According to every GPS device I’ve ever encountered, my house is located half way down the block–four houses away from its actual corner location. And while I realize every satellite navigation system has a margin of error, this mistake is peculiar because it remains consistent from system to system.
Maybe I bought the wrong house, and only think the one I purchased is actually where it is. Or maybe someone made an entry error on some master mapping software program.
Whatever the reason, I know enough to ignore the computer when it routes ne to an obviously wrong location. Don’t misunderstand. I’m fully enamored with GPS, and have no desire to return to paper maps. But I know it’s not perfect. And why should it be?
GPS is an amazing technology, but it’s powered not only by satellites but people. So, of course, it makes mistakes.
I spent 45 minutes trying to find a hotel in a small college town in Delaware, unsure how to override the system’s insistence that I turn the wrong way on a one-way street. Less than a week later, it routed me to a house instead of the restaurant I’d entered. And I still haven’t decided why every unit I’ve used wants me to turn right when I exit the highway near my home, when both the shortest and fastest way is turning left.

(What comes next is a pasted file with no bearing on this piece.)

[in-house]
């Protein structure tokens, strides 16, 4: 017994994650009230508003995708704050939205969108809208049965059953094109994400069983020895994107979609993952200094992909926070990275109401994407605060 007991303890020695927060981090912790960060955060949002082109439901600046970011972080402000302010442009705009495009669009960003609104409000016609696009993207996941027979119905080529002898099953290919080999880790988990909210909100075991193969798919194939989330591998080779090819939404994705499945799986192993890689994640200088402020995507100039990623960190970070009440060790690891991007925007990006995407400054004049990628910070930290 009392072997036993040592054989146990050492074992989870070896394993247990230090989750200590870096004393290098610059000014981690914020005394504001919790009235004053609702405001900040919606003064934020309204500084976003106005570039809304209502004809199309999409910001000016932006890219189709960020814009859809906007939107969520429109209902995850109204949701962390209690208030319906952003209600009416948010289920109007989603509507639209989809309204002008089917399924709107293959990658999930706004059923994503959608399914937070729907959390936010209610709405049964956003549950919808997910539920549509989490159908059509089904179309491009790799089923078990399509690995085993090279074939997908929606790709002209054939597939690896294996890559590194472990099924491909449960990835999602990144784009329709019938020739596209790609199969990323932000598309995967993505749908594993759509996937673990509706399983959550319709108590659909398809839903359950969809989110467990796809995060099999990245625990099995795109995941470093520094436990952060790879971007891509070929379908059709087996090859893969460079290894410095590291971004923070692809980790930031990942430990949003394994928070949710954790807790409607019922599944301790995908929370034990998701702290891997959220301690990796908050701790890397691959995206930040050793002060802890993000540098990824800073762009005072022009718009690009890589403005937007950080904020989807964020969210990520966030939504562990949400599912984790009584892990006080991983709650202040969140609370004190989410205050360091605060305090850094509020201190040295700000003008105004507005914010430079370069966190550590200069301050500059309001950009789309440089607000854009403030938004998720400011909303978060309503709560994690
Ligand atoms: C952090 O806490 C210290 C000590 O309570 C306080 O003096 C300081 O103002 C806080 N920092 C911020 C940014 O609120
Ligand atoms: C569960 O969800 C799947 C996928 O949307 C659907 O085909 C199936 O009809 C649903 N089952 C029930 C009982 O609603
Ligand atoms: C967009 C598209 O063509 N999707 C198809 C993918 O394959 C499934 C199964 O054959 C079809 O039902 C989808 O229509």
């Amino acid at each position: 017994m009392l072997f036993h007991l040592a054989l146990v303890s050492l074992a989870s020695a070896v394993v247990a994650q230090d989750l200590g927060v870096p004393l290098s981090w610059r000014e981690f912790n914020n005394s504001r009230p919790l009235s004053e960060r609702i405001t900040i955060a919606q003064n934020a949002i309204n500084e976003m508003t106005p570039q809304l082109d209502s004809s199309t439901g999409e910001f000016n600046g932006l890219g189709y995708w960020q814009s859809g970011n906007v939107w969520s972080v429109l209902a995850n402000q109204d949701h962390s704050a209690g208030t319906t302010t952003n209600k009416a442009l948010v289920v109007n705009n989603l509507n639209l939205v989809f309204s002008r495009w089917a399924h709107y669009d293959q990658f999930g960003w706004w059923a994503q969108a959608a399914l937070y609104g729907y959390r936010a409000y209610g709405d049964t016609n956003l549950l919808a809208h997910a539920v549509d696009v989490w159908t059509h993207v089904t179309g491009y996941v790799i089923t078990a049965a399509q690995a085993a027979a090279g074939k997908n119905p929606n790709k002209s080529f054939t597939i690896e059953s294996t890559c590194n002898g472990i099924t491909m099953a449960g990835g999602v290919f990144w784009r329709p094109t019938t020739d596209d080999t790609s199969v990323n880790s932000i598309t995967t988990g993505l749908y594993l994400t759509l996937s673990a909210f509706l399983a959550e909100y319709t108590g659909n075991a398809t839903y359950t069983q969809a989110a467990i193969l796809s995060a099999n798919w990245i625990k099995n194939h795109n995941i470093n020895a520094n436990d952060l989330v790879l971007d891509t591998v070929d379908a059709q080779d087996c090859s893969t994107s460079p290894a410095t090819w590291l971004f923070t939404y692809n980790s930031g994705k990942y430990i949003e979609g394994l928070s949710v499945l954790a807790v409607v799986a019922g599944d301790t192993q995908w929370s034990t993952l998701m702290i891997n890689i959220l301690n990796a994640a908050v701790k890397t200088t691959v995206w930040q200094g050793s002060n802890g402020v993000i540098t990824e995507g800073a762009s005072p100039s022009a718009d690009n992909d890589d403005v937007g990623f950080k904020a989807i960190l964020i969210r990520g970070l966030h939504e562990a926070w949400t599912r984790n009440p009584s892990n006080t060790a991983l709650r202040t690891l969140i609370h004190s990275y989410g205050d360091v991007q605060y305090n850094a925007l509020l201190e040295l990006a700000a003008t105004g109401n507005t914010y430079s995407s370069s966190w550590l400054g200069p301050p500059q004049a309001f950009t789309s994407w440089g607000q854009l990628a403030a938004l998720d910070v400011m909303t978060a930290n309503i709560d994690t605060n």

Still, I’m bewildered by the preponderance of drivers who seem to lose their minds, or at least their common sense, when driving under the influence of GPS.
One woman sent her Mercedes SL500 flying into a river, trusting the car’s optimistic GPS guidance instead of the road signs warning of impending doom.
An 80-year old man blatantly ignored a prominent “closed for construction” sign, then threw all common sense aside by wheeling over “a number of warnings and barricades” in an effort to follow his GPS. He was German, so that explains the unchecked faith in authority, even the robotic kind. But there’s more.
After a road closure in England, dozens of drivers blithely followed directions from their satellite navigation systems, not realizing that the recommended route now went through the River Avon.
A truck driver continued down an incredibly narrow lane at the request of his GPS, and even though the king-size vehicle was clearly too large to make it around a 90-degree turn, he continued onward. The result: his truck ended wedged so tightly he couldn’t reverse his way out.
In Milan, the driver of an Audi A4 took a “wrong turn” and ended up on train tracks, holding up the line for hours. The driver claimed he was just following directions on his navigation system.
I have trust issues, so I’ve never gotten quite as carried away with my GPS.
But I once unwittingly ended up stranded on a beach, the wheels of my Ford Econoline conversion van buried too deep in sand to continue. The incident predates GPS technology, so I can’t blame inaccurate satellites. I can’t even blame a map. It happened because someone who cares about me wanted to save me a long walk back to the car.
It wasn’t about technology.
It was just about being human…the source of all stupidity.